Tyson Foods Warns of Meat Shortage Following Coronavirus Slaughterhouse Closures
Now might be a good time to go vegetarian.
As meat-processing plants close across the country to stop the new coronavirus from spreading among employees, industry leaders and experts are warning of meat shortages in the nation's grocery stores.
"The food supply chain is breaking," Tyson Foods chairman of the board John Tyson wrote in a full-page ad published in The New York Times, The Washington Post and the Arkansas Democrat-Gazette Sunday, as well as in a blog on the company's website, as NBC News reported.
In these challenging days, we have a responsibility to feed our nation and the world. Though a delicate balance, ou… https://t.co/Kt9yRUCp3D— Tyson Foods (@Tyson Foods)1587955996.0
Tyson's warning came after the company closed down two pork processing plants in Waterloo, Indiana and Logansport, Indiana in order to test workers for the virus that causes COVID-19, CNN reported. Other major players have also closed plants as thousands of slaughterhouse employees have tested positive for the virus. Three of the nation's largest pork plants, which together process around 15 percent of the nation's pig meat, have shuttered indefinitely: Tyson's Waterloo plant; the Smithfield Foods plant in Sioux Falls, South Dakota; and the JBS pork processing plant in Worthington, Minnesota.
"As pork, beef and chicken plants are being forced to close, even for short periods of time, millions of pounds of meat will disappear from the supply chain," Tyson wrote. "As a result, there will be limited supply of our products available in grocery stores until we are able to reopen our facilities that are currently closed."
Outside experts also agree that the country could see meat shortages in grocery stores. Archer Financial Services commodity broker and livestock analyst Dennis Smith told NBC News that meat production was down 25 percent.
"We've just completed our third week of reduced slaughter and production," Smith told NBC News. "My guess is that about one week out, perhaps around May 1, shortages will begin developing at retail meat counters."
There is currently enough meat in freezers to keep Americans fed, NBC News reported. The challenge is with moving meat, especially fresh, to grocery stores.
Slaughterhouses have been forced to close because working conditions make social distancing difficult.
"I work about two feet from my coworkers," an employee at Tyson's Waterloo plant who tested positive for the virus and asked to be identified as Donald told CNN. "I'm about an arm's length away from my partner. It's close."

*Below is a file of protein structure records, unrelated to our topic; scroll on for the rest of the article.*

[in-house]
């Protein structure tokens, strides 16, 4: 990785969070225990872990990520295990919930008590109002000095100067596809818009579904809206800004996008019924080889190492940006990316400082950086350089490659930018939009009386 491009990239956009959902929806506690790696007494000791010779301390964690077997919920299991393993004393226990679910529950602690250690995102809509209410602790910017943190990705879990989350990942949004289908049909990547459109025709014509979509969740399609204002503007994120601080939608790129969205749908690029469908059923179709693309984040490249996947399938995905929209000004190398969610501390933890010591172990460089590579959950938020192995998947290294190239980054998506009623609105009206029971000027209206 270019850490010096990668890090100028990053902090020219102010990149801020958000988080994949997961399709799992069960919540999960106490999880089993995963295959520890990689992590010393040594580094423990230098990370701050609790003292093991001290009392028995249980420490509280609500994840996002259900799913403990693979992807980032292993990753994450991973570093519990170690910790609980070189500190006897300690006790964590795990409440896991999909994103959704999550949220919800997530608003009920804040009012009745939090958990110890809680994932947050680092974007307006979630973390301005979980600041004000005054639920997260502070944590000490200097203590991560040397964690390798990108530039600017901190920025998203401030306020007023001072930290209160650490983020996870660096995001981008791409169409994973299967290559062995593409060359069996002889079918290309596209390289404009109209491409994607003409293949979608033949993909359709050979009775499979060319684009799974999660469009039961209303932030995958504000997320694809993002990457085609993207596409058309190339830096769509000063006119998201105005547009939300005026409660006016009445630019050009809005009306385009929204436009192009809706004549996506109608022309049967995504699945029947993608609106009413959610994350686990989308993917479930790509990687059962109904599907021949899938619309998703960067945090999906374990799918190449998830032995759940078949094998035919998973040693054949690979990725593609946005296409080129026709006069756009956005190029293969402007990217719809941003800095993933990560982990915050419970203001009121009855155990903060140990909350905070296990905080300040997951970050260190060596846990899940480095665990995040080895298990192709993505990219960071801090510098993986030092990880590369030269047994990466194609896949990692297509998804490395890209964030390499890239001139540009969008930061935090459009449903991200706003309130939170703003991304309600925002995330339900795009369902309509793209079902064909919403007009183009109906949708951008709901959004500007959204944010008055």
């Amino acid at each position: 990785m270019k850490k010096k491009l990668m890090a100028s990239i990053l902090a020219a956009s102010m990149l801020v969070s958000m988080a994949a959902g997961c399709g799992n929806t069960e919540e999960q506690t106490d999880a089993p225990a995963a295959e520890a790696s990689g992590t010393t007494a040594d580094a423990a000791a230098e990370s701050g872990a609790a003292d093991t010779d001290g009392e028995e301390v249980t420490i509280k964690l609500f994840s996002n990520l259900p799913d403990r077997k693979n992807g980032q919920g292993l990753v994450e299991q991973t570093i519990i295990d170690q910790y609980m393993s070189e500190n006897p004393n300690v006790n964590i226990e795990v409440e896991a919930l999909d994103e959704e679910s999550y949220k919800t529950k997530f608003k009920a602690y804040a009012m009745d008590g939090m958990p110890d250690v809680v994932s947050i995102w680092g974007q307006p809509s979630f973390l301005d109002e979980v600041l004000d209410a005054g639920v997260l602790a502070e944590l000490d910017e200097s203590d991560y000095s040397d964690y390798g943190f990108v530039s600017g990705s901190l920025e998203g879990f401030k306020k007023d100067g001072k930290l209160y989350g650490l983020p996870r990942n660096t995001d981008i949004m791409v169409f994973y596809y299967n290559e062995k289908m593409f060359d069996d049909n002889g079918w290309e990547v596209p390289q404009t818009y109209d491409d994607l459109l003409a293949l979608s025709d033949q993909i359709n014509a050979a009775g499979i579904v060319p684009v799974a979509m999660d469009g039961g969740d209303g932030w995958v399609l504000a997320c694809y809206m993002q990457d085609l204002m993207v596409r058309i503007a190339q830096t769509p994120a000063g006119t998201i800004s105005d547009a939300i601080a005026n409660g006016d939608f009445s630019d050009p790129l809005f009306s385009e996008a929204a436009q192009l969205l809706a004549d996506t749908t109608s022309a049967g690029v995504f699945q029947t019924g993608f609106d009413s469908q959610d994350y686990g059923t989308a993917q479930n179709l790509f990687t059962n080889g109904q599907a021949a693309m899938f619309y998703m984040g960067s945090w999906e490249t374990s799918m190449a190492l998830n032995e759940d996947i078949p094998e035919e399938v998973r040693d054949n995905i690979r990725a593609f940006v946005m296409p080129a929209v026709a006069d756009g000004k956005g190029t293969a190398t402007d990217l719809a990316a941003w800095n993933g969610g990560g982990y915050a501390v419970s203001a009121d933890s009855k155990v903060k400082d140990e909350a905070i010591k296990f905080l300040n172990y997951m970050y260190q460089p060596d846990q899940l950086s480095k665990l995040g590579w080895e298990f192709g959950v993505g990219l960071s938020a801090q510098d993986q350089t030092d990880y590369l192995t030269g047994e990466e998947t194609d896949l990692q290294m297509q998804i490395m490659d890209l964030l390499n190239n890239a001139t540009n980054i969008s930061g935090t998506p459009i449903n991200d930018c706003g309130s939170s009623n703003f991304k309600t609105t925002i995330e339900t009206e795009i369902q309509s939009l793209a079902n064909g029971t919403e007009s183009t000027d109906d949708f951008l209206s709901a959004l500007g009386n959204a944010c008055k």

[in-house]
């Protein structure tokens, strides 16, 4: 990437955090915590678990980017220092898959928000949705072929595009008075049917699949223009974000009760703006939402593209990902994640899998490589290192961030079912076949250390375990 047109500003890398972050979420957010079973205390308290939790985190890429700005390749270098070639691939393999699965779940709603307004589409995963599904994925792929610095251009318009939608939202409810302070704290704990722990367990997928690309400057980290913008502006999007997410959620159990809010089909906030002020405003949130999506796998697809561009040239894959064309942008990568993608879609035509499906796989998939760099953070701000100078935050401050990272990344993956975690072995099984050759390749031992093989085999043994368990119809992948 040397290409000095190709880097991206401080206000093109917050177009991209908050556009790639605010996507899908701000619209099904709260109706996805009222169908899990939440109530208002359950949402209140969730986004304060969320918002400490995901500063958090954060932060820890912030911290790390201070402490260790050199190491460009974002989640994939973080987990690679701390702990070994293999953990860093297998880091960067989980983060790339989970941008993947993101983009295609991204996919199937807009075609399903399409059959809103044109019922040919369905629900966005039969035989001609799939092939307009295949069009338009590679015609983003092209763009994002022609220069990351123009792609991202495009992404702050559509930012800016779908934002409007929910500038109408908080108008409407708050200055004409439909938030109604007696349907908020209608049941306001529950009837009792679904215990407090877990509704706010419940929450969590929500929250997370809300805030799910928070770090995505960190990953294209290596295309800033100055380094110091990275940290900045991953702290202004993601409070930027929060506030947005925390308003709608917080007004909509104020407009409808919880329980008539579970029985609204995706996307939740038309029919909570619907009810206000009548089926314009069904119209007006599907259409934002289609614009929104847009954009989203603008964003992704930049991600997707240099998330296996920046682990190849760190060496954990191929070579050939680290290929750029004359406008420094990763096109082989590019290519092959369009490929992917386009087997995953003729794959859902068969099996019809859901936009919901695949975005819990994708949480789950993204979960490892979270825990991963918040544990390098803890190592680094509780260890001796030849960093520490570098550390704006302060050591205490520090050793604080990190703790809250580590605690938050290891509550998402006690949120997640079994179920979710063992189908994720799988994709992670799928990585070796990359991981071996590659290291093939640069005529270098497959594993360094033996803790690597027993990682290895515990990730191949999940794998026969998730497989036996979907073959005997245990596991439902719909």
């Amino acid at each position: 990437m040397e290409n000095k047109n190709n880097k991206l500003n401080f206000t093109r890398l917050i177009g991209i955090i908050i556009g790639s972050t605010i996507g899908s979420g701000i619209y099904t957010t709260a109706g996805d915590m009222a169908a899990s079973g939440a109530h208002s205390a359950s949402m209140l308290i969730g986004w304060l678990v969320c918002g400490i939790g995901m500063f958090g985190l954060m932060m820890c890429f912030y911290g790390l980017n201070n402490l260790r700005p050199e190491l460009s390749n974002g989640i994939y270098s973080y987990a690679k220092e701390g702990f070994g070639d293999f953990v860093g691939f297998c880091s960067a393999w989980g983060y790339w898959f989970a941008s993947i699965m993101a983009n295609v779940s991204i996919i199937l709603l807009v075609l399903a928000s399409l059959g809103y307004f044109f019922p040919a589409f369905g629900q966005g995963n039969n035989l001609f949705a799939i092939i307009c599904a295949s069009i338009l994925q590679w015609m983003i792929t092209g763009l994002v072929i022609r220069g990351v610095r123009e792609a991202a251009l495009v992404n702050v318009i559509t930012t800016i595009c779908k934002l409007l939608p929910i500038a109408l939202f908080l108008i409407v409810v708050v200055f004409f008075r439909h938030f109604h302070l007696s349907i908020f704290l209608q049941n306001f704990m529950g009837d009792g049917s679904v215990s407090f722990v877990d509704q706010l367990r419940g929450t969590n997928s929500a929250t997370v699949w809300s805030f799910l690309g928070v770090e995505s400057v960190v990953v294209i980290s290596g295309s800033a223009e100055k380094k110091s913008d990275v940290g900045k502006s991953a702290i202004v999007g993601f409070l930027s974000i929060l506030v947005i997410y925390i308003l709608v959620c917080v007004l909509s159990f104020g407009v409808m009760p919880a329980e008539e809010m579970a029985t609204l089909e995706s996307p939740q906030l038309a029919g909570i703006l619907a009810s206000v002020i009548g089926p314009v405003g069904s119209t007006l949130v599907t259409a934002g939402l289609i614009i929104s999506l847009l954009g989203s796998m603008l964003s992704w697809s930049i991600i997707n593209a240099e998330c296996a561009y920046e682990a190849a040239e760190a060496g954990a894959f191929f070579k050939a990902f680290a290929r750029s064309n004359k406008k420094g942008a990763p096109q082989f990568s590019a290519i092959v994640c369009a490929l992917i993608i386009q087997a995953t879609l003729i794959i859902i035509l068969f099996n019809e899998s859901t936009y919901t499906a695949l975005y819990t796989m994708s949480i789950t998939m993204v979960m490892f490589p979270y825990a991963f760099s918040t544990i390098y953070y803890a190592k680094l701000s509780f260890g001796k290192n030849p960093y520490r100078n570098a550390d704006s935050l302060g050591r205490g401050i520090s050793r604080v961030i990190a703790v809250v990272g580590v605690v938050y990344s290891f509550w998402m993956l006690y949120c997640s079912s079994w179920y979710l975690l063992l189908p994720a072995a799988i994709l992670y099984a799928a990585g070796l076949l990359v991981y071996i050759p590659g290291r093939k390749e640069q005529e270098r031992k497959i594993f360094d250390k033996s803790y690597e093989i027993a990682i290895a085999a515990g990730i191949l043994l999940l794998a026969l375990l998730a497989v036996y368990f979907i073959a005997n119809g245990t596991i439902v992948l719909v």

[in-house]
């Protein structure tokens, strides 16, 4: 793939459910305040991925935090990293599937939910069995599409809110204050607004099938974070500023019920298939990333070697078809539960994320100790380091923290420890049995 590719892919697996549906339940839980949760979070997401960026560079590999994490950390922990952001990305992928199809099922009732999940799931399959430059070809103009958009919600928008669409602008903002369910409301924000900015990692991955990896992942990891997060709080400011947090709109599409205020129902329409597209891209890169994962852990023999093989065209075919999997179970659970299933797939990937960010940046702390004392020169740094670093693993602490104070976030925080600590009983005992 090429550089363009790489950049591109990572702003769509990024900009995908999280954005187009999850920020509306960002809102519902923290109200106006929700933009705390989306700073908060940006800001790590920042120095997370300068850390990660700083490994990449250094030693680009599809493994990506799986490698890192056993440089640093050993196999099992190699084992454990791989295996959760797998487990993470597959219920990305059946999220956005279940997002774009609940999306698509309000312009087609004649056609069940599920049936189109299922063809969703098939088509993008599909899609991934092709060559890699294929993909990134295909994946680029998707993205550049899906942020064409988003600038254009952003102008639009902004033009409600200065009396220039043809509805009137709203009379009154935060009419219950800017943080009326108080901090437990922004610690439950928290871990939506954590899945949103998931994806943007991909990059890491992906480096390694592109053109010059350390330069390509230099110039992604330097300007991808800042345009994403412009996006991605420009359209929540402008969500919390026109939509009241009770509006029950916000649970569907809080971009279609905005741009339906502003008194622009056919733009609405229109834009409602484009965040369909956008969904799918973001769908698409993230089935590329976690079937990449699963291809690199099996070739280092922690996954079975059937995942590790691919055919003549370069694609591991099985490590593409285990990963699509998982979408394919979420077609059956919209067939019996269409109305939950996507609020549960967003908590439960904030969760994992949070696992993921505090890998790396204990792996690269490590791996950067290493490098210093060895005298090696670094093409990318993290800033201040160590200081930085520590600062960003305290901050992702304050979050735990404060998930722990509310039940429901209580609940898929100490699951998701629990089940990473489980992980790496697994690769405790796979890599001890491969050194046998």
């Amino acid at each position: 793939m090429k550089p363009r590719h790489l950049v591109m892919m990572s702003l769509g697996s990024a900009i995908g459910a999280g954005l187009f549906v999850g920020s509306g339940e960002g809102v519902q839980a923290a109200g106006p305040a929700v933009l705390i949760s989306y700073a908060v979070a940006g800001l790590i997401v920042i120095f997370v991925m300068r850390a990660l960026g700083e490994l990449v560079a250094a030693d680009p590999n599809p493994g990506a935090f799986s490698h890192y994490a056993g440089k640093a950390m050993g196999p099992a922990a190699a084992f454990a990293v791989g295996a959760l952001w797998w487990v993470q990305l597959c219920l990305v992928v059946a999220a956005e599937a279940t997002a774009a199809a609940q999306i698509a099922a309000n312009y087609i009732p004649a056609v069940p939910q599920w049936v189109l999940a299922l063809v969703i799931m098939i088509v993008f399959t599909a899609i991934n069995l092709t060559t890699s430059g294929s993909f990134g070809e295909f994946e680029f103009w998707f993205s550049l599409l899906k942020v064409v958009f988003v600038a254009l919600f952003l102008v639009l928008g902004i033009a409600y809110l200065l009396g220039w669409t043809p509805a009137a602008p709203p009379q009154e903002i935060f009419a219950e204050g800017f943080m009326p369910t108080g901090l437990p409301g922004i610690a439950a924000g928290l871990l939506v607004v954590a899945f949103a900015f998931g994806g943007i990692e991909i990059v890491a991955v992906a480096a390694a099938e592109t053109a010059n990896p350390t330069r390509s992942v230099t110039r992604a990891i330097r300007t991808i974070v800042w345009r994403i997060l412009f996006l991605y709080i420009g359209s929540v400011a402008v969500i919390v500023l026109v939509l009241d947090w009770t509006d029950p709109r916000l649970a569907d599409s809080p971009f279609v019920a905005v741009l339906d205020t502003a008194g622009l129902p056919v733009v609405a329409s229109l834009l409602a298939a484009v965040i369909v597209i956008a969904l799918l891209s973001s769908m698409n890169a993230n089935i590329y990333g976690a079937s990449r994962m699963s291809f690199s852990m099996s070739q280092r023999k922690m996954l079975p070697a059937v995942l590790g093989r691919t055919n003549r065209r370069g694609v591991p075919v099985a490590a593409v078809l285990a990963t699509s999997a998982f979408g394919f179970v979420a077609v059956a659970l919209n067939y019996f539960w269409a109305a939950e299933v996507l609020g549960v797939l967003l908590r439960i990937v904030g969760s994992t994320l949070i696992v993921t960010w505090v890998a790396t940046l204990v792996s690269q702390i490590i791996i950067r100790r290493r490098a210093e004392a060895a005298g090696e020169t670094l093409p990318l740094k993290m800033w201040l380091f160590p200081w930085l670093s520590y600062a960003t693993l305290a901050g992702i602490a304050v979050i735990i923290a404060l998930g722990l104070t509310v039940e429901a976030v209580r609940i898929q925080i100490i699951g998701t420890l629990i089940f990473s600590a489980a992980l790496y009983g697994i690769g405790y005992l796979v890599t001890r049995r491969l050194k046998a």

The Waterloo plant only closed under pressure from the community. It was linked to almost half of Black Hawk County, Iowa's COVID-19 cases as of April 21.
Industry-wide, more than 5,000 meat and food processing workers have been sickened with the virus and 13 have died, according to United Food and Commercial Workers International Union figures reported by NBC News.
America's meatpacking workers are on the frontlines of #coronavirus outbreak, putting their lives at risk to keep o… https://t.co/hE7jZV2h6p— UFCW (@UFCW)1587749893.0
In his ad, Tyson said the company was enacting safety measures like installing temperature scanners, requiring face masks, conducting daily deep cleans and installing dividers between workstations.
However, the case of the Waterloo plant calls into question how consistently and effectively these measures are implemented.
Black Hawk County Sheriff Tony Thompson said he visited the plant April 11.
"There was no enforcement of PPE, there was no requirement. In fact, some people we saw walking around actually had masks, but they were wearing them around their neck," Thompson told CNN. "I was surprised by the lack of measures, but I was further surprised by what they thought they were doing right."
Food Waste and Animal Rights
The closure of meat processing plants has also impacted farmers and the animals they raise.
"In addition to meat shortages, this is a serious food waste issue," Tyson wrote. "Farmers across the nation simply will not have anywhere to sell their livestock to be processed, when they could have fed the nation. Millions of animals – chickens, pigs and cattle – will be depopulated because of the closure of our processing facilities."
In some places, this is already happening. Iowa farmer Al Van Beek told Reuters he was forced to induce abortions in his pregnant sows because he had nowhere to sell his adult pigs to make room for the 7,500 piglets he was expecting.
"We have nowhere to go with the pigs," Van Beek said. "What are we going to do?"
Animal welfare advocates, however, called out Tyson for only caring about animal lives because they could not profit from them.
"Just as disingenuous as it has been for some meat plants to blame low-paid workers for their living conditions, Tyson Foods, which slits the throats of frightened animals every day that it operates, now has the gall to seem worried about 'depopulating' — aka killing," People for the Ethical Treatment of Animals (PETA) wrote in a Twitter statement.
Just as disingenuous as it has been for some meat plants to blame low-paid workers for their living conditions, Tys… https://t.co/XXDGZ2Bbmu— PETA (@PETA)1588029607.0
The group recommended Tyson solve its pandemic problems by switching to vegan "meat" instead.
How can Tyson Foods fix its problems entirely? By switching its plants to producing the #vegan meat that it's alr… https://t.co/YPNPuK0xeF— PETA (@PETA)1588029607.0
- Meat Processing Plants Close as Working Conditions Encourage ... ›
- 'Dangerous Proposal': USDA Seeking to Replace Government ... ›